Powerhouse started off in the residential market as they initially rolled out the product. Through this experience they were able to glean valuable information from consumers as they increased the eMonitor’s functionality by adding remote control for thermostats and HVAC systems, as well as developing 3-phase power capability. Immediately consumers at both the residential and commercial levels were seeing 10-15 percent energy savings and in some cases 35 percent and higher.
So what do they do exactly? This will give you a general idea. Specifically these monitors go inside electric panel with sensors that clamp onto every circuit. The devices have a wireless radio that communicates to a centralized gateway that they install in the facility through direct Ethernet or Wi-Fi connection. It then uploads all of the data to the cloud where the troubleshooting and heavy lifting takes place.
Think of a freezer where defrost cycle kicks in every hour rather than once a day. Or driers that run all night that don’t need to. The eMonitor identifies these anomalies and imminent changes can be made to reduce energy. As Martin points out, “In the case of restaurants, for instance, they have a lot of equipment and things go wrong all of the time. With the eMonitor you can spot problems before it becomes a real problem.”
Everything with the eMonitor system is automated and customers can set up a whole series of customized alerts. For instance, it alerts the customer if the freezer door is open or has suddenly died. Or if you would simply prefer to have your AC turned down a notch.
The cost savings are the number one driver for customer interest in the eMonitor but what is also fantastic is that it is fun. There are benchmarking capabilities and be set up as a challenge for people to look at how they are doing compared to their peers. People certainly respond to competition and they love looking at the data.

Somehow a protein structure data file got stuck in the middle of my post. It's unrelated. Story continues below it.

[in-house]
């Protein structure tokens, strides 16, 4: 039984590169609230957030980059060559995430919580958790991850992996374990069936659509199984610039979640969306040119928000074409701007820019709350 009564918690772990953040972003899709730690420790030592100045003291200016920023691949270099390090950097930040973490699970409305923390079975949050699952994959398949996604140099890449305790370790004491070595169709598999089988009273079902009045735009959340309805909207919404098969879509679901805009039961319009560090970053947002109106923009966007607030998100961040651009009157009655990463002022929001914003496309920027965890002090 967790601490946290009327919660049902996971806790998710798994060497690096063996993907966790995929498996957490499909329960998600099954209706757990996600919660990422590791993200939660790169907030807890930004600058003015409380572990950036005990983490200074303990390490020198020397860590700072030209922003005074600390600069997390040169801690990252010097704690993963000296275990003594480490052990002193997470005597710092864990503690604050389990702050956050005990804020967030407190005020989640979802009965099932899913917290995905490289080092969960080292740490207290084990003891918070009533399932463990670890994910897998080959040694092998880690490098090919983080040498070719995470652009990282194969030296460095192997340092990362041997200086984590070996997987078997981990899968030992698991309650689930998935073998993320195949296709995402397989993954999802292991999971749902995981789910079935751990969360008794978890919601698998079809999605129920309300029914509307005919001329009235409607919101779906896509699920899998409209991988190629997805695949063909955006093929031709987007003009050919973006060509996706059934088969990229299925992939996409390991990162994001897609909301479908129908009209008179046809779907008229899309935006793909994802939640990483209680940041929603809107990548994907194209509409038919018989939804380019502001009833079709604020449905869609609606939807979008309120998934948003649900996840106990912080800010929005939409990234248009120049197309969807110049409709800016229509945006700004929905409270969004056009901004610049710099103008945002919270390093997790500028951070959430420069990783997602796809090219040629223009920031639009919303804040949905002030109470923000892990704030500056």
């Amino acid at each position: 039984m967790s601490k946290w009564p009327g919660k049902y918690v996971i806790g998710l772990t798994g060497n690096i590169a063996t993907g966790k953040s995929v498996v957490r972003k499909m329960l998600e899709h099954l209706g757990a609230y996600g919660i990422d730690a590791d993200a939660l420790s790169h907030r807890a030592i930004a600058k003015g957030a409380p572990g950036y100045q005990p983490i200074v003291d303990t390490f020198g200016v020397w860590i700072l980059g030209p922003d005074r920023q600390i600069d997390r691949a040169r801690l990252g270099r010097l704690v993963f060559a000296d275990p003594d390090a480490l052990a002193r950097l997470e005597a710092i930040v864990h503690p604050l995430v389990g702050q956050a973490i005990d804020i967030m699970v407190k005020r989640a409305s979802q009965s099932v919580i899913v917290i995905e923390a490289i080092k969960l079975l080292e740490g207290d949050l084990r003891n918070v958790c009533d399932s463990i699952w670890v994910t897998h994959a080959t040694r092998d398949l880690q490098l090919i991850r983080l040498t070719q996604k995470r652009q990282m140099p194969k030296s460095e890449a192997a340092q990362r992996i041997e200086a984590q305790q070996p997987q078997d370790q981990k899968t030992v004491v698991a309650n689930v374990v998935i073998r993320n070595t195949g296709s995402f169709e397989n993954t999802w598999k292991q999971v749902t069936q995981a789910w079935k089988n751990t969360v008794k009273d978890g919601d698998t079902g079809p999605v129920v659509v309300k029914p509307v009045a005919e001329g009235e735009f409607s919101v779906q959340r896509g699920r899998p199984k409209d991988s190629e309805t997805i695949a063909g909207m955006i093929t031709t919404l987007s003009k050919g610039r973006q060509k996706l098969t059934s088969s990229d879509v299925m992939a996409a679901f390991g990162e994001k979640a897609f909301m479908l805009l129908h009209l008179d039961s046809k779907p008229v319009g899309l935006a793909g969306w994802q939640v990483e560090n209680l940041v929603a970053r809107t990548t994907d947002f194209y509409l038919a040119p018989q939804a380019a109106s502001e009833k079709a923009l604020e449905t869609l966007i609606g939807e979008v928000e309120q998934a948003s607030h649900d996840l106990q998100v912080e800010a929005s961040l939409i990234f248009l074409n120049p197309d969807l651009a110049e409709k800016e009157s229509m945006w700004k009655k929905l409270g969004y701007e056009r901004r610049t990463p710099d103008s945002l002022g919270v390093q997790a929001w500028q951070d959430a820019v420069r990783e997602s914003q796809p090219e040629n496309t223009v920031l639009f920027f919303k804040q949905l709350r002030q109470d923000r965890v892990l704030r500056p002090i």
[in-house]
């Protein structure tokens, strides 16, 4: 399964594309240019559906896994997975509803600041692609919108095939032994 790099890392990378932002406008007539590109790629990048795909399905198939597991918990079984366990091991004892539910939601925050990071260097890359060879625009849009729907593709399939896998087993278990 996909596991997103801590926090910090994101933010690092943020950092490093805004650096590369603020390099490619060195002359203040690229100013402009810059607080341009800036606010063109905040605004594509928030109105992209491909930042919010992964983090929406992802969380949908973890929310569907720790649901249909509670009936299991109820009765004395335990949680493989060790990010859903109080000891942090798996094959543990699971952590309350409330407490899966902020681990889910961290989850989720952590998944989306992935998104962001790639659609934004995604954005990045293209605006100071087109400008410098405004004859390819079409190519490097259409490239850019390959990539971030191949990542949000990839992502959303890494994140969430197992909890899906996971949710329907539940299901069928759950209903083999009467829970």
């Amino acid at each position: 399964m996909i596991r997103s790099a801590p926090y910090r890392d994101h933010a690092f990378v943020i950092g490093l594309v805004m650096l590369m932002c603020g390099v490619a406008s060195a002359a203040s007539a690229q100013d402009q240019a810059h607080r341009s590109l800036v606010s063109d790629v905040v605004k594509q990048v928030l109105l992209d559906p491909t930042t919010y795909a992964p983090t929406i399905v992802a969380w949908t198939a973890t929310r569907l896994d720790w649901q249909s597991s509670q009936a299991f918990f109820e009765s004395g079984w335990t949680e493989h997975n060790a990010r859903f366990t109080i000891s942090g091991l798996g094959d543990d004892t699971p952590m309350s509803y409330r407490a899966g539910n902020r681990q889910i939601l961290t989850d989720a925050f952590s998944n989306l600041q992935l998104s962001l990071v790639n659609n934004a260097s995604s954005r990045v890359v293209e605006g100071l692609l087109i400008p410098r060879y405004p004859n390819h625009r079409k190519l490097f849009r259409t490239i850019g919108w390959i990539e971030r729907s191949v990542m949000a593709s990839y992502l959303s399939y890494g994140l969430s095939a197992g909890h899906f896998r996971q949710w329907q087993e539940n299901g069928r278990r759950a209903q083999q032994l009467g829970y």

Certainly, energy efficiency is not as tangible or as sexy as let’s say wind or solar or the Chevy Volt. It is true, that is hard to get excited about because you don’t really see it. Martin says, “We joke about our typical consumer has a Prius in the driveway and a hummer in the basement. The Prius is successful because it stood out.”
Now, energy efficiency has its Prius with the eMonitor. And with only 10 percent of small commercial facilities currently utilizing any form of energy management, the road (HOV lane) is wide open.
George Papoulias edited this podcast.
The market for energy management software (EMS) and services to help companies reduce energy use and carbon emissions continues to mature. Vendors are broadening their product lines by acquiring smaller, innovative firms. Twelve companies were acquired by larger firms last year, and more acquisitions are expected in 2012. Corporate managers who plan to purchase an EMS in 2012 need to be mindful of this trend as they evaluate vendors.